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Recent federal crackdowns on Medicare fraud linked to telehealth have raised concerns in Washington that virtual care introduces new opportunities for criminals to defraud vulnerable patients. But lobbyists and researchers say risks aren’t necessarily greater than in-person, and warn that fear could drive lawmakers to make virtual care harder to access.

Last month, the Justice Department charged 36 defendants in 13 federal districts for fraudulent schemes totaling losses of about $1.2 billion. Many involved a sequence of kickbacks and bribes involving telemedicine companies, which officials said arranged for providers to order expensive tests and medical equipment that patients didn’t need, after only a brief phone call or in some cases, without talking to the patients at all.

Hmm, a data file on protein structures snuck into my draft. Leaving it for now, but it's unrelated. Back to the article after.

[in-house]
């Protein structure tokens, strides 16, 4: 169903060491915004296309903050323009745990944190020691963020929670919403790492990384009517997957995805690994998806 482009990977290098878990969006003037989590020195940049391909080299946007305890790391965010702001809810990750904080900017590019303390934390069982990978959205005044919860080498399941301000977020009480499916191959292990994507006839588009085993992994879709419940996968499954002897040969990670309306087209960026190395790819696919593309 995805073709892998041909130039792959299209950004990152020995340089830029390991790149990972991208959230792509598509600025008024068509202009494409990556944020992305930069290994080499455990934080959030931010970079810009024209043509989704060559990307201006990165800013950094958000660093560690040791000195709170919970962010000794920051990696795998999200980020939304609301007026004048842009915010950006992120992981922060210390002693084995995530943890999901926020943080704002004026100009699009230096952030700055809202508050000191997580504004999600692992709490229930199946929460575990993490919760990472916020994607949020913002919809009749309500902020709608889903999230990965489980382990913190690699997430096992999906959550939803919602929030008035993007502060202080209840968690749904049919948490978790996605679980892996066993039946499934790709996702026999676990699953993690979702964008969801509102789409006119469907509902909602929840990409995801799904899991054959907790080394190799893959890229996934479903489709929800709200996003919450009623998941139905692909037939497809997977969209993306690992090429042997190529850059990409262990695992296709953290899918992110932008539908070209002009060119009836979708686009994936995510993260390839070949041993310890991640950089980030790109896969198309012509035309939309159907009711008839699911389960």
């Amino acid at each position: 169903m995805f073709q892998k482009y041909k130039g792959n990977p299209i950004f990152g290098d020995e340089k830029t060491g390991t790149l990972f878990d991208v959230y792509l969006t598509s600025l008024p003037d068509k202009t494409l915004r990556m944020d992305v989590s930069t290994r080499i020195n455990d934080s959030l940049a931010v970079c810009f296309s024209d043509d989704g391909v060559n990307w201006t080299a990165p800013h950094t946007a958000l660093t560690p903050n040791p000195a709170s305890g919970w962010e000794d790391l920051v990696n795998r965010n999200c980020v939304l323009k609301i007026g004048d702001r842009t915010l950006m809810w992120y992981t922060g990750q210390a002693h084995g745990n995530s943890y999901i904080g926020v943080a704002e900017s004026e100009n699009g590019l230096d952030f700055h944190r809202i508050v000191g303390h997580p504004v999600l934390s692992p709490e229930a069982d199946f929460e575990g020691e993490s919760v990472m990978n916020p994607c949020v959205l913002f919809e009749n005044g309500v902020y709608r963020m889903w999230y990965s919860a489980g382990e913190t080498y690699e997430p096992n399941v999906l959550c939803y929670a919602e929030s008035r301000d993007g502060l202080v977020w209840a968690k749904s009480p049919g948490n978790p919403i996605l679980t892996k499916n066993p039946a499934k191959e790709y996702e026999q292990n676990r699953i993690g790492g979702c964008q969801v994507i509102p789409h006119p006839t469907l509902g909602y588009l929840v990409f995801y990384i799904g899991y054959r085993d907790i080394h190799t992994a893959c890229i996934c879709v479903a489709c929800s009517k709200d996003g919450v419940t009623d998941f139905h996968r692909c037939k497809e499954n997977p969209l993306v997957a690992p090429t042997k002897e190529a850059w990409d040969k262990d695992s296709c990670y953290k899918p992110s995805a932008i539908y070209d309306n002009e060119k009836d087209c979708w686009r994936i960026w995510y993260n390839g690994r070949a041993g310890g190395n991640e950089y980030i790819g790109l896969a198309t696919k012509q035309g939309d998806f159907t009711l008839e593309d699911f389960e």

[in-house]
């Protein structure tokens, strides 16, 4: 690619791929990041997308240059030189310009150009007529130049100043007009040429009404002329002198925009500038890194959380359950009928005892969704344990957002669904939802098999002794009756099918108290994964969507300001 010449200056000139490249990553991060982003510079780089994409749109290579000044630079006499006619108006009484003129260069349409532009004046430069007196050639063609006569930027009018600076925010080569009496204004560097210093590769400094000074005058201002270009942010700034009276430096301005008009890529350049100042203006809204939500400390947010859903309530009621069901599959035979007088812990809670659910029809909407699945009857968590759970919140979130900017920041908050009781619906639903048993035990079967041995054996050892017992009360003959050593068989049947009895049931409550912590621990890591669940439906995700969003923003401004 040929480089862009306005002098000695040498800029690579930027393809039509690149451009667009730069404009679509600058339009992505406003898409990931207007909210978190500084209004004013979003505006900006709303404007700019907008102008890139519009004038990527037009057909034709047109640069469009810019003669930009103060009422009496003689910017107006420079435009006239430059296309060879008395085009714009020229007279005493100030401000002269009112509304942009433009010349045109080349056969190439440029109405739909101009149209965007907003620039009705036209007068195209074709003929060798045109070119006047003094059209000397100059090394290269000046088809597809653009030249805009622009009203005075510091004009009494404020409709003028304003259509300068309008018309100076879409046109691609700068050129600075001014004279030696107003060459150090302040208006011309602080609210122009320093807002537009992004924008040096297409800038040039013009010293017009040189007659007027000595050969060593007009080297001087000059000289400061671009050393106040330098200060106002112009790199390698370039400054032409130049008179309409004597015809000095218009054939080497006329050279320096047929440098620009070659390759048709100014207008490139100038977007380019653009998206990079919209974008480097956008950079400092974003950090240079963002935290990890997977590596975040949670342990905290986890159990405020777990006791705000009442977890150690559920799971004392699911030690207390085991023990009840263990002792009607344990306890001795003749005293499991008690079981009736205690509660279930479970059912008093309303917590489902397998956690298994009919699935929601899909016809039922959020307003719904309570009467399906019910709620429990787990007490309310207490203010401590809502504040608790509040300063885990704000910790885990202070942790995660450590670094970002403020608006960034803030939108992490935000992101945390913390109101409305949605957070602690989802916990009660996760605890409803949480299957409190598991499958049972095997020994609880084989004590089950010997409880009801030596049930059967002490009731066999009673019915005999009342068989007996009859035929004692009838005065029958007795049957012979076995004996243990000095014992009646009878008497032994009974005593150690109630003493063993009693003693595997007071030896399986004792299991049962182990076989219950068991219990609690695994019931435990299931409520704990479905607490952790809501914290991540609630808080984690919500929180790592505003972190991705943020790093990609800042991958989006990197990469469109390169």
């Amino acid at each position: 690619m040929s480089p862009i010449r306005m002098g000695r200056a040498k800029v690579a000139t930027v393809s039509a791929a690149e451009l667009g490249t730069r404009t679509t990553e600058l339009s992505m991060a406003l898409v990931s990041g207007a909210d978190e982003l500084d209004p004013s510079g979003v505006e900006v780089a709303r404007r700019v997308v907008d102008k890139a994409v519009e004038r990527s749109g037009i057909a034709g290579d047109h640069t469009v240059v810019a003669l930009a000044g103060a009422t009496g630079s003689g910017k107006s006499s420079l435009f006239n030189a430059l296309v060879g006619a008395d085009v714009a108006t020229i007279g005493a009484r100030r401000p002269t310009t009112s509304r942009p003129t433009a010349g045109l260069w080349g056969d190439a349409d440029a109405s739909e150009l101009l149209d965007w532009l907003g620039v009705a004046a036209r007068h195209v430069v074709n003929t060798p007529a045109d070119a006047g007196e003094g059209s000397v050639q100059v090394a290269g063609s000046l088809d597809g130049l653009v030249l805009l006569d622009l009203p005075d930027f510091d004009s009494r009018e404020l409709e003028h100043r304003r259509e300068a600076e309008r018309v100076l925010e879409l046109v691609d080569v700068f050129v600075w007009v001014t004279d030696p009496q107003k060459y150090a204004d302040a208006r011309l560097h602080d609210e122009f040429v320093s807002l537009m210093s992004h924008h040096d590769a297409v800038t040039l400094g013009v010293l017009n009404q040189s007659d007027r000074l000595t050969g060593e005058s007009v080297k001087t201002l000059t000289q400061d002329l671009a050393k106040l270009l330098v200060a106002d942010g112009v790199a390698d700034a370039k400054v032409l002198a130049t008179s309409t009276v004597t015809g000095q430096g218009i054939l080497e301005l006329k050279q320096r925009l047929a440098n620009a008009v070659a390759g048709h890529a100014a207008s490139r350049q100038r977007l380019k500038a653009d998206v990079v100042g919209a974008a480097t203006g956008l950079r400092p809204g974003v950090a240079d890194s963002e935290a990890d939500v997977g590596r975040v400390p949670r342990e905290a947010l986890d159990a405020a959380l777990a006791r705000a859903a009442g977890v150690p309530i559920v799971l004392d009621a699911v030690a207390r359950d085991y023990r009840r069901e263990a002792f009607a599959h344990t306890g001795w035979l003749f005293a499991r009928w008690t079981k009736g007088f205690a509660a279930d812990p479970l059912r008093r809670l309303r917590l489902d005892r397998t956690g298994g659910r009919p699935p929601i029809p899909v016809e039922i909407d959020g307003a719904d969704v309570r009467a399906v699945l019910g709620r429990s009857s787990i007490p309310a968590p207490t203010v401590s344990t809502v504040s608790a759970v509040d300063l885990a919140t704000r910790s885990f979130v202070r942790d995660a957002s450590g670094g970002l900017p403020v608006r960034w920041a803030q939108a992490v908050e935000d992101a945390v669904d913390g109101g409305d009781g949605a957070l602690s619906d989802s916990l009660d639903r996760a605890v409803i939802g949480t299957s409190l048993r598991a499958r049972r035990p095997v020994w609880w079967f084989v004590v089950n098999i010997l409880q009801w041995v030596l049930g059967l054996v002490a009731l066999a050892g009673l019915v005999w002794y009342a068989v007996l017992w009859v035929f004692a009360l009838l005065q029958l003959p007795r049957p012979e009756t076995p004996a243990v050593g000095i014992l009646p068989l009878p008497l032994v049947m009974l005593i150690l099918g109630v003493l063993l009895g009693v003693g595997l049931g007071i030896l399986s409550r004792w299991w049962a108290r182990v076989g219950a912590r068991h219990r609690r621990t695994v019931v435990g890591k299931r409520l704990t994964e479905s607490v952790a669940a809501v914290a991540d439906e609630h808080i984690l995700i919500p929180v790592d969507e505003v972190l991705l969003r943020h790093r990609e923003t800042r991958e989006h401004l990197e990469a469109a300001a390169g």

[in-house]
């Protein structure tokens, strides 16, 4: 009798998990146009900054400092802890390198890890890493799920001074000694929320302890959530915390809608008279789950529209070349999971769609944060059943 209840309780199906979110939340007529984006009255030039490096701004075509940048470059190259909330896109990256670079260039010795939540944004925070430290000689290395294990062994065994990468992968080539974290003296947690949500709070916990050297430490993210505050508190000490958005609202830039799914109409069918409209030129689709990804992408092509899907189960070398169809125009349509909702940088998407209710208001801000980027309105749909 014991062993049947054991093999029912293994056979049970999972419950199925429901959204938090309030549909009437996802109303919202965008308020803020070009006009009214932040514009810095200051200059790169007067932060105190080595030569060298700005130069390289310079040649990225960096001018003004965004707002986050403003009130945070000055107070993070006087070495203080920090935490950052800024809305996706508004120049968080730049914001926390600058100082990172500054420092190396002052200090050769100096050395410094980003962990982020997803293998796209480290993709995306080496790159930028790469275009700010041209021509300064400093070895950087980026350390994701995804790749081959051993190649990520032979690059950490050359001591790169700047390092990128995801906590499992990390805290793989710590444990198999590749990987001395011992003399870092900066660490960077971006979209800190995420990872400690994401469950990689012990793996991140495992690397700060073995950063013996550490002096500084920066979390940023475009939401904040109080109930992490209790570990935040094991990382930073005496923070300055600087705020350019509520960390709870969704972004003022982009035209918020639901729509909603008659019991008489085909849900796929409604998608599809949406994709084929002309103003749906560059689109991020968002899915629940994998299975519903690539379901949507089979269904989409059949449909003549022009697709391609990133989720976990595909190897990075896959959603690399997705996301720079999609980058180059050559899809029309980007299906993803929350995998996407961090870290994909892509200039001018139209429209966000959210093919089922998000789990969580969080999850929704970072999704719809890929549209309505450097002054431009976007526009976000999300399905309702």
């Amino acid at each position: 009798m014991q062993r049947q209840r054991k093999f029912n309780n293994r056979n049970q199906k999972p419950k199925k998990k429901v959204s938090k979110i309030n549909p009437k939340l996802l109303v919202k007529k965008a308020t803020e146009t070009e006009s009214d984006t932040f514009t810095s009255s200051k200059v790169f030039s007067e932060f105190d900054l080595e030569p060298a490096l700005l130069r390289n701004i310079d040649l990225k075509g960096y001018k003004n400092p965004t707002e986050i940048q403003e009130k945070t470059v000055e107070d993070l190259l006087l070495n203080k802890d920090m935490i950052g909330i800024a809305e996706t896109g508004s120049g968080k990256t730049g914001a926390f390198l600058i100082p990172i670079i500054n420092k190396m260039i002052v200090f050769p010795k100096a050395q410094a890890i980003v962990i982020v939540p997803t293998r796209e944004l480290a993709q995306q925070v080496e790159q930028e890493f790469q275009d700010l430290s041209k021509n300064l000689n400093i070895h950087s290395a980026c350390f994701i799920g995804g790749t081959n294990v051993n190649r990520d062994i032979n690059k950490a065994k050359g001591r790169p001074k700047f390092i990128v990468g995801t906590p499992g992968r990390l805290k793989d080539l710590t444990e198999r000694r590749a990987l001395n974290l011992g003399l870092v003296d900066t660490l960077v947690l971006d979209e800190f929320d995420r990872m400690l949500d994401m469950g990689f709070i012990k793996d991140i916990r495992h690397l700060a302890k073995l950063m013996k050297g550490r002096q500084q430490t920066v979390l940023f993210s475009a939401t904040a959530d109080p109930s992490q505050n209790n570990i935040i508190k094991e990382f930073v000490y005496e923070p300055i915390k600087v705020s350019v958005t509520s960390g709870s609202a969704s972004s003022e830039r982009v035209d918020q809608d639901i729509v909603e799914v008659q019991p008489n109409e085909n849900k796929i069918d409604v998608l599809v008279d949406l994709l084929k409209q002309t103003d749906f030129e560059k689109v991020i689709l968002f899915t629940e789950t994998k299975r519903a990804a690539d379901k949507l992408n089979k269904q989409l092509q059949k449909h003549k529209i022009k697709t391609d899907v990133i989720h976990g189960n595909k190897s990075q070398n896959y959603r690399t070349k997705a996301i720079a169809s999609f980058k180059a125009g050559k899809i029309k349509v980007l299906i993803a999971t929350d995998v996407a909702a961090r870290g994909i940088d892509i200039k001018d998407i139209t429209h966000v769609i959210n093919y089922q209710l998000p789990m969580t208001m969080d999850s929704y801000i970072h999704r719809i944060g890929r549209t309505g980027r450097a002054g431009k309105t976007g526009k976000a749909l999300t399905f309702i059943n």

A press release from the FBI lays bare the challenge telehealth industry faces when talking to regulators talk about fraud. “Fraudsters and scammers take advantage of telemedicine,” Luis Quesada, assistant director within the FBI’s Criminal Investigative Division, said in a statement. For the lawbreakers looking to make quick money, telehealth is “a platform to orchestrate their criminal schemes.”

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